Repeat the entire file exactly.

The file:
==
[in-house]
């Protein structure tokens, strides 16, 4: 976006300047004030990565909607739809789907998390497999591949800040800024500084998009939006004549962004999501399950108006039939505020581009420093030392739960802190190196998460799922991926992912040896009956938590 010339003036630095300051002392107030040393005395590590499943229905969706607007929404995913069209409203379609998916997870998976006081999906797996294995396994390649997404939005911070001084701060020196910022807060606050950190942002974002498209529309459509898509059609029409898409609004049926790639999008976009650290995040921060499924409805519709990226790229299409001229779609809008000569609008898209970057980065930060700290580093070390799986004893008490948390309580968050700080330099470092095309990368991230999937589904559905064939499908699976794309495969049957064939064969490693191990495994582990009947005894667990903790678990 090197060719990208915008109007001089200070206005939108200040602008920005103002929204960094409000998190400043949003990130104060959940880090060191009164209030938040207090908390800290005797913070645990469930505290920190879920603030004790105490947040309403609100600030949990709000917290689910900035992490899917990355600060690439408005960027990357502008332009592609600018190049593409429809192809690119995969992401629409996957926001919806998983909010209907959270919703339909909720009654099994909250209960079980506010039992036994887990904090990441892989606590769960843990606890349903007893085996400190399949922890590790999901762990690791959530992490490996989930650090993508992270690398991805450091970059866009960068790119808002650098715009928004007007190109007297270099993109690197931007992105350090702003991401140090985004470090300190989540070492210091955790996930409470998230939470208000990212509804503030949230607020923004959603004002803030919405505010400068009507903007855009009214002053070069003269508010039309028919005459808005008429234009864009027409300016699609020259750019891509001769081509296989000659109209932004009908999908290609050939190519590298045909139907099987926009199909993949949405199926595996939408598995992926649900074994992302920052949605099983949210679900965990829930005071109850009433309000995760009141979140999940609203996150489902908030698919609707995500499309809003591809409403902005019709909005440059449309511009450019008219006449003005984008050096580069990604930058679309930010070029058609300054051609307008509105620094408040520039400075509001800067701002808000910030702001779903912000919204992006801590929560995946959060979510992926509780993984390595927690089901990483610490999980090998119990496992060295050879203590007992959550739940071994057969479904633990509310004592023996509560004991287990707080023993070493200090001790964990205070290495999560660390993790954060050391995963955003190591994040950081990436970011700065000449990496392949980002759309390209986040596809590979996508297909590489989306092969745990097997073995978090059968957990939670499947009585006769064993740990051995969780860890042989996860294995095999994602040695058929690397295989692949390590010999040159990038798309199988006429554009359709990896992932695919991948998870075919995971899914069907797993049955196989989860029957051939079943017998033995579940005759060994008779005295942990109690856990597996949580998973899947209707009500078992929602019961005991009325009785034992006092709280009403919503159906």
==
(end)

[in-house]
């Protein structure tokens, strides 16, 4: 976006300047004030990565909607739809789907998390497999591949800040800024500084998009939006004549962004999501399950108006039939505020581009420093030392739960802190190196998460799922991926992912040896009956938590 010339003036630095300051002392107030040393005395590590499943229905969706607007929404995913069209409203379609998916997870998976006081999906797996294995396994390649997404939005911070001084701060020196910022807060606050950190942002974002498209529309459509898509059609029409898409609004049926790639999008976009650290995040921060499924409805519709990226790229299409001229779609809008000569609008898209970057980065930060700290580093070390799986004893008490948390309580968050700080330099470092095309990368991230999937589904559905064939499908699976794309495969049957064939064969490693191990495994582990009947005894667990903790678990 090197060719990208915008109007001089200070206005939108200040602008920005103002929204960094409000998190400043949003990130104060959940880090060191009164209030938040207090908390800290005797913070645990469930505290920190879920603030004790105490947040309403609100600030949990709000917290689910900035992490899917990355600060690439408005960027990357502008332009592609600018190049593409429809192809690119995969992401629409996957926001919806998983909010209907959270919703339909909720009654099994909250209960079980506010039992036994887990904090990441892989606590769960843990606890349903007893085996400190399949922890590790999901762990690791959530992490490996989930650090993508992270690398991805450091970059866009960068790119808002650098715009928004007007190109007297270099993109690197931007992105350090702003991401140090985004470090300190989540070492210091955790996930409470998230939470208000990212509804503030949230607020923004959603004002803030919405505010400068009507903007855009009214002053070069003269508010039309028919005459808005008429234009864009027409300016699609020259750019891509001769081509296989000659109209932004009908999908290609050939190519590298045909139907099987926009199909993949949405199926595996939408598995992926649900074994992302920052949605099983949210679900965990829930005071109850009433309000995760009141979140999940609203996150489902908030698919609707995500499309809003591809409403902005019709909005440059449309511009450019008219006449003005984008050096580069990604930058679309930010070029058609300054051609307008509105620094408040520039400075509001800067701002808000910030702001779903912000919204992006801590929560995946959060979510992926509780993984390595927690089901990483610490999980090998119990496992060295050879203590007992959550739940071994057969479904633990509310004592023996509560004991287990707080023993070493200090001790964990205070290495999560660390993790954060050391995963955003190591994040950081990436970011700065000449990496392949980002759309390209986040596809590979996508297909590489989306092969745990097997073995978090059968957990939670499947009585006769064993740990051995969780860890042989996860294995095999994602040695058929690397295989692949390590010999040159990038798309199988006429554009359709990896992932695919991948998870075919995971899914069907797993049955196989989860029957051939079943017998033995579940005759060994008779005295942990109690856990597996949580998973899947209707009500078992929602019961005991009325009785034992006092709280009403919503159906």